It takes Stefan Fatsis 114 pages to acknowledge what readers have already come to suspect. “Right now,” he writes, “Scrabble is the most important thing in my life.” He’s got plenty of company. In “Word Freak: Heartbreak, Triumph, Genius, and Obsession in the World of Competitive Scrabble Players” Fatsis documents the lives and travails of those for whom Scrabble-playing is a way of life. That alone would make for an interesting read, but what makes “Word Freak” even more compelling is that, well before the midpoint of the book, Fatsis has already joind the ranks of the Scrabble-obsessed.
Competitive Scrabble, it becomes rapidly apparent, is a wholly different game from that which families play on their dining room tables. For one thing, it’s always a two-player, head-to-head affair. For another, the World Famous Crossword Game isn’t really about words once you reach the upper echelons of play — it’s more about memorization, visualization and the ability to do absolutely astounding anagramation on the fly. Because players aren’t required to know the definitions of the words they play, they often make no effort to do so and instead opt to simply memorize the thousands and thousands of letter combinations which just happen to be in an approved dictionary. Really, the “words” could just be string of numerals — it would all be the same to these guys.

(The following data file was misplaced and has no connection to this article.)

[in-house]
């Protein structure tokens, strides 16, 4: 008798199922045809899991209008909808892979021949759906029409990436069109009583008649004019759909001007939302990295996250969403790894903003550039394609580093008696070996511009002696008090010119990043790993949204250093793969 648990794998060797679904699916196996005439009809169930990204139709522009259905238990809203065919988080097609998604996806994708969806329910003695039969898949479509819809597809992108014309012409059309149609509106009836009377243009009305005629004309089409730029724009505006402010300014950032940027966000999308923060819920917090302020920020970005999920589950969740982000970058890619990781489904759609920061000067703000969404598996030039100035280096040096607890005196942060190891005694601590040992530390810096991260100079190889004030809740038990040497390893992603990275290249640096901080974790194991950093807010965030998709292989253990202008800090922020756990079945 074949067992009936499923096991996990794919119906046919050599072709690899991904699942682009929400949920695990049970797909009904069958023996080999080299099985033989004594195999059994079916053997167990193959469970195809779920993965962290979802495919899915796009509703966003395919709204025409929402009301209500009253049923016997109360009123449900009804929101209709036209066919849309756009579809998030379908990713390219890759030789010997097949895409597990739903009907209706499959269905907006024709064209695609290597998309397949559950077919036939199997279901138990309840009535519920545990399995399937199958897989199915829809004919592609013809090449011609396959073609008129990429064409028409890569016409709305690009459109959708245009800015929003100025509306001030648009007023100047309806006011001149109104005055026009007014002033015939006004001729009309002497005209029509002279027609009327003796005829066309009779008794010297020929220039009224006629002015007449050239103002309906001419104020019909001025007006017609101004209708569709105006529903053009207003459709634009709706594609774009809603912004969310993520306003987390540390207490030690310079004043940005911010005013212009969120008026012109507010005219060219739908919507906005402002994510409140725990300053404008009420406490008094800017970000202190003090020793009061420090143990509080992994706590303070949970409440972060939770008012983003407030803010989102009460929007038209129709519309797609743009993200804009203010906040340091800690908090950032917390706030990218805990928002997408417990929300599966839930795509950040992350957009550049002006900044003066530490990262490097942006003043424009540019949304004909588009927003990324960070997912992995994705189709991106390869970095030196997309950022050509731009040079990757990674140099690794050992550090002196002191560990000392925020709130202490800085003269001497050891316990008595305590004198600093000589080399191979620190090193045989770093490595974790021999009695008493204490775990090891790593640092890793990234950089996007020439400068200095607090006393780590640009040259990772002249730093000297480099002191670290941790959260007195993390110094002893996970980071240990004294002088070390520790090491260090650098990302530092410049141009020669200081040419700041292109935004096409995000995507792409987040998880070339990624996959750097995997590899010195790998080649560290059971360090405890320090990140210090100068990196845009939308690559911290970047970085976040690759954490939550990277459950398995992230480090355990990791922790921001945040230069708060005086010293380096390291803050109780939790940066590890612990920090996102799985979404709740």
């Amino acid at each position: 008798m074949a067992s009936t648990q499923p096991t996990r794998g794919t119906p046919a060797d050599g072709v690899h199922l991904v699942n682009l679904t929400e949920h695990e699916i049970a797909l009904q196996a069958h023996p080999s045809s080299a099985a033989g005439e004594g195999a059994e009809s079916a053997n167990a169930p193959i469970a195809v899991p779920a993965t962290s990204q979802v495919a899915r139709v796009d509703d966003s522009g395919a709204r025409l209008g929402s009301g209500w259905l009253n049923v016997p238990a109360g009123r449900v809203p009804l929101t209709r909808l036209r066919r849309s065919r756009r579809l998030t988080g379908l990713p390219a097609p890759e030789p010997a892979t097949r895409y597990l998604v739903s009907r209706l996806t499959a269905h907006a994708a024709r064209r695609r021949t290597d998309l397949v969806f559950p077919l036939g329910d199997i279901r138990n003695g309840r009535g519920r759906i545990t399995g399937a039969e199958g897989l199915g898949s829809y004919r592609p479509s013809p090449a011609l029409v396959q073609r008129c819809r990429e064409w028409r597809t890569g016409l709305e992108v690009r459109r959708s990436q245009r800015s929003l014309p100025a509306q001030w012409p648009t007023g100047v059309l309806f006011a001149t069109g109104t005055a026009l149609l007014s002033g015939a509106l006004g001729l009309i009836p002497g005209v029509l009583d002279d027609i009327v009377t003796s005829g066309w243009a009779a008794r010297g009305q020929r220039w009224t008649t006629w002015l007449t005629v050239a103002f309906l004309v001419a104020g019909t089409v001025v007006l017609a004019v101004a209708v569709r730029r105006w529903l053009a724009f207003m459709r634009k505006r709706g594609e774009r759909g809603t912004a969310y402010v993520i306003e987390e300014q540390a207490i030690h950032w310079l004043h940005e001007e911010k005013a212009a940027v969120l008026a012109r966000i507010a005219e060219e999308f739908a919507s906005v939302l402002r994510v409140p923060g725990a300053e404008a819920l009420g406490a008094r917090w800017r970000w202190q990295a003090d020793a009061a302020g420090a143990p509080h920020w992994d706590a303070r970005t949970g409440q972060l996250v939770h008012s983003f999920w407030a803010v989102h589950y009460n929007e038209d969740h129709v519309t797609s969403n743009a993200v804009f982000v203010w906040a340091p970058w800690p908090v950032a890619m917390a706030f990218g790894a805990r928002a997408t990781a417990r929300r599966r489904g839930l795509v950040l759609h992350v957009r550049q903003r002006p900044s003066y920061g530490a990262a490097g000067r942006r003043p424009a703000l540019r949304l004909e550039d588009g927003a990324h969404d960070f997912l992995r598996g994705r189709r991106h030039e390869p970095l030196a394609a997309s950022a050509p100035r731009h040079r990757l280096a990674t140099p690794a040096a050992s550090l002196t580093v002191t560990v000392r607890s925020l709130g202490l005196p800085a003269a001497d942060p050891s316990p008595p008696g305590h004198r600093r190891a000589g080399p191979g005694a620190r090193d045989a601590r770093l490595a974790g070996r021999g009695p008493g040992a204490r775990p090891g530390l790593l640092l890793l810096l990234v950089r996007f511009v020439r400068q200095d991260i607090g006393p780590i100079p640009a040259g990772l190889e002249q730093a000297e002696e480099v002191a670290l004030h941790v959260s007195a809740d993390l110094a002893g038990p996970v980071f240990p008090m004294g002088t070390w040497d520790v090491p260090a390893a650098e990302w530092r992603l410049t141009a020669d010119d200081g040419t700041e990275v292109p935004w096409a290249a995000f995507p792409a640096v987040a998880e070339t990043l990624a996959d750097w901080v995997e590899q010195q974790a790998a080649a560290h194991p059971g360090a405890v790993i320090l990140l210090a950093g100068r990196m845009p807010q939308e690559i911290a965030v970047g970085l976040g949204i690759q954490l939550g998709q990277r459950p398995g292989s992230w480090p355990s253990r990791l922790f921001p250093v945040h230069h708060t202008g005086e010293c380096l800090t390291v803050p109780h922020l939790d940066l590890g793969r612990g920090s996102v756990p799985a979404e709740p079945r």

It also becomes clear that the best Scrabble players in the world are not just really good causal players — like chess grandmasters, these folks are a breed apart. What do you make of a group who, in their free time, hang out in cafes and challenge each other with anagrams. (“What’s TRANSMEDIA plus a V?” cries one. “MAIDSERVANTS!” a second replies a few moments latee.) They play and discuss and analyse and ponder Scrabble to the exclusion of just about everything else, using their spare moments to reviews lists of five-letter words and recreate historical Scrabble matches on their computers. Indeed, it’s unlikely that Fatsis could have found a more colorful cast of characters in any sport as he found here.
Although I am a board game enthusiast, I do not much care for Scrabble (or word games in general). But, even so, I quite enjoyed this book. Fatsis is a very good writer, and is introspective enough to recognize and report his own strengths, weaknesses and emotional upheavals as he participates in tournaments alongside the masters. At 350 pages the book is perhaps a little overlong given the subject matter, but is generally a fascinating and enjoyable read.